5



 

Company’s business is moderately seasonal, the results for interim periods are not necessarily indicative of the results to be expected for the entire year.

 

In February 2013, the Financial Accounting Standards Board issued an accounting standards update which requires additional disclosures with regard to an entity’s balances of and amounts reclassified out of accumulated other comprehensive income in its financial statements. The Company adopted this guidance in the first quarter of 2013. All of the Company’s related balances are cash flow hedges, and the required disclosures are reflected in Note 6 below. The adoption of this guidance did not have a material effect on the Company’s condensed consolidated financial statements.

 

Certain financial statement amounts relating to prior periods may have been reclassified to conform to the current period presentation where applicable.

 

2.                                       Earnings per share

 

Earnings per share is computed as follows (in thousands, except per share data):

 

 

 

13 Weeks Ended November 1, 2013

 

13 Weeks Ended November 2, 2012

 

 

 

Net
Income

 

Shares

 

Per Share
Amount

 

Net
Income

 

Shares

 

Per Share
Amount

 

Basic earnings per share

 

$

237,385

 

321,711

 

$

0.74

 

$

207,685

 

332,337

 

$

0.62

 

Effect of dilutive share-based awards

 

 

 

832

 

 

 

 

 

1,667

 

 

 

Diluted earnings per share

 

$

237,385

 

322,543

 

$

0.74

 

$

207,685

 

334,004

 

$

0.62

 

 

 

 

 

 

 

 

 

 

 

 

 

 

 

 

 

 

 

 

 

39 Weeks Ended November 1, 2013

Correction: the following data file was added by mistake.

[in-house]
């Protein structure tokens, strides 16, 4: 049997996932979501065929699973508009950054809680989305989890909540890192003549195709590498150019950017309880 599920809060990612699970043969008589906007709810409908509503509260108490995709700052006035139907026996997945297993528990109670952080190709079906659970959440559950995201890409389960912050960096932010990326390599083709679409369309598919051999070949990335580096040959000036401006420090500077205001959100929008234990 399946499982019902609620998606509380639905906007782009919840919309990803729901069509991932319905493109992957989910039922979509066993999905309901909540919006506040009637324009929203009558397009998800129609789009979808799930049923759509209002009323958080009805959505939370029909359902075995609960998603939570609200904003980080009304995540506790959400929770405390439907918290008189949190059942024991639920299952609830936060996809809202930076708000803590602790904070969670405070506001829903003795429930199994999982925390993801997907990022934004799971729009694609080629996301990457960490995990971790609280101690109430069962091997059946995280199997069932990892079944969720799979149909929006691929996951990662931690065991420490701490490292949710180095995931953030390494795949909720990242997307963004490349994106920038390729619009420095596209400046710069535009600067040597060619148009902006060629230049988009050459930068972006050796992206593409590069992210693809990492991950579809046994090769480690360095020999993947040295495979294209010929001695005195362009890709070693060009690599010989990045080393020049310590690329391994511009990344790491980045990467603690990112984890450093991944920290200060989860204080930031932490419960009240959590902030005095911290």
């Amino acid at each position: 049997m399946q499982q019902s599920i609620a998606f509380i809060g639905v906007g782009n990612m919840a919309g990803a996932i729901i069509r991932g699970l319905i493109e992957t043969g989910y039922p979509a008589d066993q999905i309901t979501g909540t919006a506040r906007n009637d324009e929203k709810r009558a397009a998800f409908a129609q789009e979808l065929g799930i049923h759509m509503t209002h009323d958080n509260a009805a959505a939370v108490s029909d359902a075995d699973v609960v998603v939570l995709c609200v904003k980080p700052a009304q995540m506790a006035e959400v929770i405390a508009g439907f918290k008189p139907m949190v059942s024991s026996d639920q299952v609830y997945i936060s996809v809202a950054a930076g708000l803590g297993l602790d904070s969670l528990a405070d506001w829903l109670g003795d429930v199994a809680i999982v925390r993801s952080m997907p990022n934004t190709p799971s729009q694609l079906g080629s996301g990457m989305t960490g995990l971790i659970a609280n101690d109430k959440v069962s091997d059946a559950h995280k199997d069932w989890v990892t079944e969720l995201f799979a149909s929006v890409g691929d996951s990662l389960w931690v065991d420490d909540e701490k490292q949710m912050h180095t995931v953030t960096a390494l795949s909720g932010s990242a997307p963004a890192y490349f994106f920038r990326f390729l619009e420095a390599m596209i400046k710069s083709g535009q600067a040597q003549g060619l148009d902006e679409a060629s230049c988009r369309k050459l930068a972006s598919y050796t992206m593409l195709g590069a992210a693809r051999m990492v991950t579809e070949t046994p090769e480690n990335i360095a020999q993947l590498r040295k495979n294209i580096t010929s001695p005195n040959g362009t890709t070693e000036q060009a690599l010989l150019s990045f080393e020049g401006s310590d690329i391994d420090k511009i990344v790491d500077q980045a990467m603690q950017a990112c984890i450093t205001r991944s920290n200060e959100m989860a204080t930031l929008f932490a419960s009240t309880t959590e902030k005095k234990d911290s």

39 Weeks Ended November 2, 2012

 

 

 

Net
Income

 

Shares

 

Per Share
Amount

 

Net
Income

 

Shares

 

Per Share
Amount

 

Basic earnings per share

 

$

702,943

 

324,485

 

$

2.17

 

$

635,240

 

333,806

 

$

1.90

 

Effect of dilutive share-based awards

 

 

 

953

 

 

 

 

 

2,533

 

 

 

Diluted earnings per share

 

$

702,943

 

325,438

 

$

2.16

 

$

635,240

 

336,339

 

$

1.89

 

 

Basic earnings per share is computed by dividing net income by the weighted average number of shares of common stock outstanding during the period. Diluted earnings per share is determined based on the dilutive effect of stock options using the treasury stock method.

 

Options to purchase shares of common stock that were outstanding at the end of the respective periods, but were not included in the computation of diluted earnings per share because the effect of exercising such options would be antidilutive, were 1.1 million and 0.8 million in the 2013 and 2012 periods, respectively.

 

3.                                       Income taxes

 

Under the accounting standards for income taxes, the asset and liability method is used for computing the future income tax consequences of events that have been recognized in the Company’s consolidated financial statements or income tax returns.

 

6



 

Income tax reserves are determined using the methodology established by accounting standards for income taxes which require companies to assess each income tax position taken using the following two-step approach. A determination is first made as to whether it is more likely than not that the position will be sustained, based upon the technical merits, upon examination by the taxing authorities. If the tax position is expected to meet the more likely than not criteria, the benefit recorded for the tax position equals the largest amount that is greater than 50% likely to be realized upon ultimate settlement of the respective tax position.